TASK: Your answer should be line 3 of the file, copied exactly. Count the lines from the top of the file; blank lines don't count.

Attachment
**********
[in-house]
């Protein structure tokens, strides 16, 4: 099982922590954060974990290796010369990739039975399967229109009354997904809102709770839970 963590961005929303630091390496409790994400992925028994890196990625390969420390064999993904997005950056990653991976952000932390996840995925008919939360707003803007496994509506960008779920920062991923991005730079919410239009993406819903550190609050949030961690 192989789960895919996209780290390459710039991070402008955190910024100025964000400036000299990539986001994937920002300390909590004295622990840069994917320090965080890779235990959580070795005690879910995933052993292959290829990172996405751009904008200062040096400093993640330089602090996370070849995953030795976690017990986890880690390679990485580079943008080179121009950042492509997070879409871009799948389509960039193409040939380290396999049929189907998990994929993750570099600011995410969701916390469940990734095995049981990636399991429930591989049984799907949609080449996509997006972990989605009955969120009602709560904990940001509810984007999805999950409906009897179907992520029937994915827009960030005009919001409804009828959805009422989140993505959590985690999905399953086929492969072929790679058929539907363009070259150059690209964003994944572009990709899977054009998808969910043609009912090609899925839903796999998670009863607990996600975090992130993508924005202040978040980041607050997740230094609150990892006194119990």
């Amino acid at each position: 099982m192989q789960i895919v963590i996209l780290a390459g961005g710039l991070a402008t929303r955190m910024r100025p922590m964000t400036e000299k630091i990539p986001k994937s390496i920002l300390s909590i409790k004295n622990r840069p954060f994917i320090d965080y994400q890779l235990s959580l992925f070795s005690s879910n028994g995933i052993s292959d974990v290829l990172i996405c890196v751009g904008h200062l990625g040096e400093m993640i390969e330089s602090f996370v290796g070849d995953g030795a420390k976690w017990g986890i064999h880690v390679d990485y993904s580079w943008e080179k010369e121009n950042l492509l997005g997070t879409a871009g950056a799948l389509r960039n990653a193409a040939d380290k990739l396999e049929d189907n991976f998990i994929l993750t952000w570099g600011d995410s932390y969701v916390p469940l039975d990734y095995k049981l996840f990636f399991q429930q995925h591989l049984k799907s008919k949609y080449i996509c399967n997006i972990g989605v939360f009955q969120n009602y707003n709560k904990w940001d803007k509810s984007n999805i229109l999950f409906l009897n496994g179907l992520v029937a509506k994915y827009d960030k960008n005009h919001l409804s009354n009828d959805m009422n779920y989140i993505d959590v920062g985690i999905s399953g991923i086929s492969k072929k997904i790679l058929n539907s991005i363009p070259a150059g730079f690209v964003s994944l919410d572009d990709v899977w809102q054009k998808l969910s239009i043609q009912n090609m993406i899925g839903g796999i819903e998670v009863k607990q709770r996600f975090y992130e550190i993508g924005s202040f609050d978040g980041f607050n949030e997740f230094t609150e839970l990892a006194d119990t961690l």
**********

């Amino acid at each position: 099982m192989q789960i895919v963590i996209l780290a390459g961005g710039l991070a402008t929303r955190m910024r100025p922590m964000t400036e000299k630091i990539p986001k994937s390496i920002l300390s909590i409790k004295n622990r840069p954060f994917i320090d965080y994400q890779l235990s959580l992925f070795s005690s879910n028994g995933i052993s292959d974990v290829l990172i996405c890196v751009g904008h200062l990625g040096e400093m993640i390969e330089s602090f996370v290796g070849d995953g030795a420390k976690w017990g986890i064999h880690v390679d990485y993904s580079w943008e080179k010369e121009n950042l492509l997005g997070t879409a871009g950056a799948l389509r960039n990653a193409a040939d380290k990739l396999e049929d189907n991976f998990i994929l993750t952000w570099g600011d995410s932390y969701v916390p469940l039975d990734y095995k049981l996840f990636f399991q429930q995925h591989l049984k799907s008919k949609y080449i996509c399967n997006i972990g989605v939360f009955q969120n009602y707003n709560k904990w940001d803007k509810s984007n999805i229109l999950f409906l009897n496994g179907l992520v029937a509506k994915y827009d960030k960008n005009h919001l409804s009354n009828d959805m009422n779920y989140i993505d959590v920062g985690i999905s399953g991923i086929s492969k072929k997904i790679l058929n539907s991005i363009p070259a150059g730079f690209v964003s994944l919410d572009d990709v899977w809102q054009k998808l969910s239009i043609q009912n090609m993406i899925g839903g796999i819903e998670v009863k607990q709770r996600f975090y992130e550190i993508g924005s202040f609050d978040g980041f607050n949030e997740f230094t609150e839970l990892a006194d119990t961690l």